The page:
Saturday, August 28, 2021

"I Feel Free" by Belinda Carlisle

Song#:  3596
Date:  07/30/1988
Debut:  94
Peak:  88
Weeks:  4
Genre:  Pop

Pop Bits:  Carlisle's second solo album, Heaven on Earth, was a #13 platinum success thanks to three Pop Top 10 hits including "Circle in the Sand." After that song got to #7, it seemed logical to issue out one more single from the LP as a follow-up. This track was selected, but it apparently wasn't quite what folks were wanting. The song stalled low on the Pop chart after a minor month. It would be the last single released from the album in the US. Although the LP did well in the US, it did even better in the UK reaching #4. The three songs that went Top 10 in the US also made the UK Top 10, but then further singles were different for each territory. The US saw "I Feel Free" get released and not do well. In the UK, the fourth single was "World Without You," which got to #34. Then "Love Never Dies" was pushed out and reached #54.

ReduxReview:  This piece of mid-60s psychedelic rock gets an 80s dance-pop makeover from Carlisle and producer Rick Nowels. While I think the remake was a lark that was kind of fun and fit Carlisle well, I have no idea why the label chose it as a single. After three juicy pop confections that went Top 10, it was just odd to push out a rock remake. It was the wrong choice and indeed it barely scratched the Pop chart. The logical follow-up would have been the song the UK got, "World Without You," another Diane Warren track that had a lovely, sweet chorus. It make the Top 40 in the UK and I think it would of here as well. Still, I like what Nowels and Carlisle did with "I Feel Free" even though fans of the original (see below) may cringe. The remake of this tune that I like better is David Bowie's glam'd up version from his '93 album Black Tie White Noise.

ReduxRating:  6/10

Trivia:  Double Shot!  1)  This is a remake of a song originally recorded by the supergroup Cream. Written by band member Jack Bruce along with Pete Brown, it was released as a single in 1966 and it got to #11 in the UK. The song failed to make the US Pop chart (although it did "bubble under" at #116). The track was included on the US version of the band's debut album Fresh Cream and would later become a rock radio staple. To-date, Carlisle is the only artist to have reached the US Pop chart with a version of the song.  2) While gathering songs for Heaven on Earth, Carlisle did demos of two songs that she ended up not recording, but the tunes became hits for other artists. Originally pitched to Whitney Houston, Carlisle was given the chance to record "Waiting for a Star to Fall" written by Boy Meets Girl members George Merrill and Shannon Rubicam (who wrote two other Whitney #1s). The song didn't work for Carlisle so the writers recorded it themselves and it became a #5 hit later in '88 for Boy Meets Girl. Carlisle was also given the Diane Warren-penned track "Some Hearts." Again, it just didn't fit the bill for Carlisle and she rejected the tune. It was picked up in '89 by Marshall Crenshaw for his album Good Evening. It was released as a single, but it failed to chart. Nearly sixteen years later, the song got another chance when American Idol winner Carrie Underwood recorded it as the title track to her 2005 debut album Some Hearts. While it would not be officially released as a single, the song was circulated to adult pop stations and it would end up getting to #12 on the AC chart. Carlisle's demos of both songs can be heard on YouTube.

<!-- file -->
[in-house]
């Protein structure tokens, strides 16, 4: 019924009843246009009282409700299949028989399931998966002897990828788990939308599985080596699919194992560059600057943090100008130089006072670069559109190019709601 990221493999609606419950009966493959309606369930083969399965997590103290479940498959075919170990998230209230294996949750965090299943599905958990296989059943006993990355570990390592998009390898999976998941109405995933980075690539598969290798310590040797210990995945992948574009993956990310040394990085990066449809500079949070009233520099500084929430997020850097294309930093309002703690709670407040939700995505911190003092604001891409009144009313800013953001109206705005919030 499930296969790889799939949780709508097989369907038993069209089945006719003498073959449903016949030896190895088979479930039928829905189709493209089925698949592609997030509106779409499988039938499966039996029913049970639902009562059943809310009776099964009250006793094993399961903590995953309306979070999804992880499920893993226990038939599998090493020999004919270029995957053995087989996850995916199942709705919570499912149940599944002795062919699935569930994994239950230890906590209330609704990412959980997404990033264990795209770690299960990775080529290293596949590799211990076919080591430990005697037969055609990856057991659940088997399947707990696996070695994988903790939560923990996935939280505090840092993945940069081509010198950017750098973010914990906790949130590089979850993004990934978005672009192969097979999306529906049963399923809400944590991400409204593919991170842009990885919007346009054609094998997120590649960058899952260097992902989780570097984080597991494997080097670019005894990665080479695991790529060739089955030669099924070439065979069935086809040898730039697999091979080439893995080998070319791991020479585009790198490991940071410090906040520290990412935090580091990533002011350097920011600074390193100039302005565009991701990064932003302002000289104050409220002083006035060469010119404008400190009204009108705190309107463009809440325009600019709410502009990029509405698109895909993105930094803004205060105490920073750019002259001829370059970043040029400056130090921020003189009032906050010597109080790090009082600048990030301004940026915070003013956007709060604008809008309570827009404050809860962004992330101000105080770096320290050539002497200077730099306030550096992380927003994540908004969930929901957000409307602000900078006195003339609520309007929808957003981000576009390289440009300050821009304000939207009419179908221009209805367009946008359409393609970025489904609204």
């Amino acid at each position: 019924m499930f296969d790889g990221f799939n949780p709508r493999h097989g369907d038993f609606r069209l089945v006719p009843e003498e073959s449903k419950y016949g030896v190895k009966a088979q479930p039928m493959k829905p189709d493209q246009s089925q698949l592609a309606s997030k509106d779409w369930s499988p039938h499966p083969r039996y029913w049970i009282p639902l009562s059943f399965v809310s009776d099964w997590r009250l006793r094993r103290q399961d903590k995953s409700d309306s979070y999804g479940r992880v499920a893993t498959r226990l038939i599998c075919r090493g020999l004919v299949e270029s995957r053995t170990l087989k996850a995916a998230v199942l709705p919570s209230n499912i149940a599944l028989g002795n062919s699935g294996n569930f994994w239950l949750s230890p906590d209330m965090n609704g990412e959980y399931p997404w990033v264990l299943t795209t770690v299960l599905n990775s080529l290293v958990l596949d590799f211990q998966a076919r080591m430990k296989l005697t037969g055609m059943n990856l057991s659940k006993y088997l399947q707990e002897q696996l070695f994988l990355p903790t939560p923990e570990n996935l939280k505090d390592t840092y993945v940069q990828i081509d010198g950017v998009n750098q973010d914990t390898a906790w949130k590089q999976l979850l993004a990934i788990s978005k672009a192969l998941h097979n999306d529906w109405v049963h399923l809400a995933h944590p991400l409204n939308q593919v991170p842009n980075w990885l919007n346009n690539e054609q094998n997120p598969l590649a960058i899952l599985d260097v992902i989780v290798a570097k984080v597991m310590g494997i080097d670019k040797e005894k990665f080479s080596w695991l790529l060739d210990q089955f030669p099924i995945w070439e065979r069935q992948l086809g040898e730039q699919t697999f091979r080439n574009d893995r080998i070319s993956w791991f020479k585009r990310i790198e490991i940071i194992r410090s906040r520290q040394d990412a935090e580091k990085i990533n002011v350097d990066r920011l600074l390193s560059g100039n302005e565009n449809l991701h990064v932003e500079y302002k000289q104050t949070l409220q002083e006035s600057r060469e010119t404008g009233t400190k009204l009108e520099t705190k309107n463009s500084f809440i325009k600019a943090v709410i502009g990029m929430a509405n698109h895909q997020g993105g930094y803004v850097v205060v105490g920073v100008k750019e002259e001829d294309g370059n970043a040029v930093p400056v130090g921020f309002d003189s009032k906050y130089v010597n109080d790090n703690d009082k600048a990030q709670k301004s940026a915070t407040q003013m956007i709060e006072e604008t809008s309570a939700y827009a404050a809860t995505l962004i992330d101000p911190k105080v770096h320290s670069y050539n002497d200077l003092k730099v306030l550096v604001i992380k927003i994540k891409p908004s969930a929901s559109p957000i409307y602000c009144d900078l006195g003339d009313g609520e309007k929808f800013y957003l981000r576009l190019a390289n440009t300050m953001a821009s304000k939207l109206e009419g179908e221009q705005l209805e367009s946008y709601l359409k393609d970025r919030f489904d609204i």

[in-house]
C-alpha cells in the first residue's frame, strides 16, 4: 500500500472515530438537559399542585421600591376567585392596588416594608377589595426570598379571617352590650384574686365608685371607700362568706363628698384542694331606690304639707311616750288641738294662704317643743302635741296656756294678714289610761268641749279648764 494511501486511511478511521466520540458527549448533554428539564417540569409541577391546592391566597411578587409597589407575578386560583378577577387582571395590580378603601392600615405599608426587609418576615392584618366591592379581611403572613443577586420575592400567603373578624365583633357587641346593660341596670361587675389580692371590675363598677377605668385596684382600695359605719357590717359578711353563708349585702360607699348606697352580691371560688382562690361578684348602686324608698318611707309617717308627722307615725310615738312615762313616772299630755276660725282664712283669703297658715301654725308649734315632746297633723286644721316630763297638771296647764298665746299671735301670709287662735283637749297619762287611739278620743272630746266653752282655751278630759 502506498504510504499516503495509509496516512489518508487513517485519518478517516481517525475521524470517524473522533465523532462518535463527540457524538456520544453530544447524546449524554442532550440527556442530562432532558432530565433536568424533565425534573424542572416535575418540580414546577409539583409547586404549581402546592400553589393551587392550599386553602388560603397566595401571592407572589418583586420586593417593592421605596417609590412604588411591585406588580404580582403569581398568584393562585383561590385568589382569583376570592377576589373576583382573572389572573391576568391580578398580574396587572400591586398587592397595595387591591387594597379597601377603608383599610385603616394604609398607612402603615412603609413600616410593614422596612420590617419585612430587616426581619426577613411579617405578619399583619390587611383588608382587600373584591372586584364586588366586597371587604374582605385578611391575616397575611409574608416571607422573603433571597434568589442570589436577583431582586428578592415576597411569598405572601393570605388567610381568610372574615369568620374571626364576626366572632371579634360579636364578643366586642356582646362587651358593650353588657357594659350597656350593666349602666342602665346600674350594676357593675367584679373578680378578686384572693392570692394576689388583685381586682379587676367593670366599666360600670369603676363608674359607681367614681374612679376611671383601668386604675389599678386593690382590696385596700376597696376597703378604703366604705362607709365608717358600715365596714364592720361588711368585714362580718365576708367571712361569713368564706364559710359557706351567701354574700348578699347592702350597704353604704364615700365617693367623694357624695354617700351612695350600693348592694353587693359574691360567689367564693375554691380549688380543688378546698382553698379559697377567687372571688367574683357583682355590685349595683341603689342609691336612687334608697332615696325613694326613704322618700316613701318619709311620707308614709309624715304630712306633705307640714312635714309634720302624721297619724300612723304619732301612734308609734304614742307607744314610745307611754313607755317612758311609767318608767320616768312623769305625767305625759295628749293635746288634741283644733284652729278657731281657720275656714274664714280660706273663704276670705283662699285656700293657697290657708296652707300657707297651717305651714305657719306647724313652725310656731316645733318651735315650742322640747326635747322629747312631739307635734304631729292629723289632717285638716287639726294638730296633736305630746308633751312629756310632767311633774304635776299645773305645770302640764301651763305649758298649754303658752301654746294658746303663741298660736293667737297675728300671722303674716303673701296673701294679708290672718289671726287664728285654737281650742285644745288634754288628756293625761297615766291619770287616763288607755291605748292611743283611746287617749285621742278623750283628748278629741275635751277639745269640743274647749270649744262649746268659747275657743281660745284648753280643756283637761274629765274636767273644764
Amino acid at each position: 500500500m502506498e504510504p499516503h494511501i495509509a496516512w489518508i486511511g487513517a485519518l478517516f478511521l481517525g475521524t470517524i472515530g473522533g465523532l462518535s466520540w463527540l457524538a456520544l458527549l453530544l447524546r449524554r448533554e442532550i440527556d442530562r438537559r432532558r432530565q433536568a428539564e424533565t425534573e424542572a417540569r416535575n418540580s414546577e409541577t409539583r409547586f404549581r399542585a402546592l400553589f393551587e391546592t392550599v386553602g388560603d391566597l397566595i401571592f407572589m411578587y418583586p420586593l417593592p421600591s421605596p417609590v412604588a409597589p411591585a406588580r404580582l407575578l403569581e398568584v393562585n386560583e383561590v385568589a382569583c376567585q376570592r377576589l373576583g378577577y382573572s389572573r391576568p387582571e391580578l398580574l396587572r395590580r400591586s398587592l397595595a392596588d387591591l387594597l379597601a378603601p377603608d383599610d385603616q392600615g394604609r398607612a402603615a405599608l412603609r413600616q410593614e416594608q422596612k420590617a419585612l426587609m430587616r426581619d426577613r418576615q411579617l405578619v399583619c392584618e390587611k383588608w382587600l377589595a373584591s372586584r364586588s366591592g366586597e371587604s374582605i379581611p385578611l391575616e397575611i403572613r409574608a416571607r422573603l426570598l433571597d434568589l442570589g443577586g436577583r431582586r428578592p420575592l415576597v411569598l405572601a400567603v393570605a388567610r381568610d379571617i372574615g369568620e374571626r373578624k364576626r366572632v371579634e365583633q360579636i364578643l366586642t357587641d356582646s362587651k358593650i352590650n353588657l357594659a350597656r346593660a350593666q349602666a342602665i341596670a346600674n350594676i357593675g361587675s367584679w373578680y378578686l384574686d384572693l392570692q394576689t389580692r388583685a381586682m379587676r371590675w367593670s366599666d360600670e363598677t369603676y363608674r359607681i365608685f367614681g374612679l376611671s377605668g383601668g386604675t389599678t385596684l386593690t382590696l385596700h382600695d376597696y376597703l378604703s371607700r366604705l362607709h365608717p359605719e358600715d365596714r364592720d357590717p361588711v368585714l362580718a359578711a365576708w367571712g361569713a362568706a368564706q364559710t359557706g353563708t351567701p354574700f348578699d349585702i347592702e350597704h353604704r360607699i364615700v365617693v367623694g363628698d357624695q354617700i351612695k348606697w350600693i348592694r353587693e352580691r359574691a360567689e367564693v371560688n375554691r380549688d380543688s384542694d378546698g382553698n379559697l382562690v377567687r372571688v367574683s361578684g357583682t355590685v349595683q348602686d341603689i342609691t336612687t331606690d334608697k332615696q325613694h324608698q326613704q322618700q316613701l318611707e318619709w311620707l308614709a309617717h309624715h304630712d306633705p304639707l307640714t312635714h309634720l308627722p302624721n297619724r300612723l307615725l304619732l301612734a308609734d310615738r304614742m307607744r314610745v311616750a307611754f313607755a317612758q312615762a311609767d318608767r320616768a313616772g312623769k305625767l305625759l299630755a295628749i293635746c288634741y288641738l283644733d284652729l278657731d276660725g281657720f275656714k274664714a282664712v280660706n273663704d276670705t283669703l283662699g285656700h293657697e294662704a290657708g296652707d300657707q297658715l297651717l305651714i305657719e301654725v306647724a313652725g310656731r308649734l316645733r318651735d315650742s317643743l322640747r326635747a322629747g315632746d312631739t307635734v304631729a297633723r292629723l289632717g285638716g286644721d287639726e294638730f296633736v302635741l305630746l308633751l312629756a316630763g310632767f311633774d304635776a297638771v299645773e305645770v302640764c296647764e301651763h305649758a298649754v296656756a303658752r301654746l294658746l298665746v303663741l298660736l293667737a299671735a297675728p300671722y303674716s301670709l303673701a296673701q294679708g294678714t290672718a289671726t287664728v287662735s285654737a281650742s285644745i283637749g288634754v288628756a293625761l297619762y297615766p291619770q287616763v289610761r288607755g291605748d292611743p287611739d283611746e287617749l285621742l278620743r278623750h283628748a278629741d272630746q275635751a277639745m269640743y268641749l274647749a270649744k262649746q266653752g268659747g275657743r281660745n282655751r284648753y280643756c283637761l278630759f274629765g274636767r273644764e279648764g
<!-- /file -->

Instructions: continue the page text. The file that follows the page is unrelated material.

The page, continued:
No comments:

Post a Comment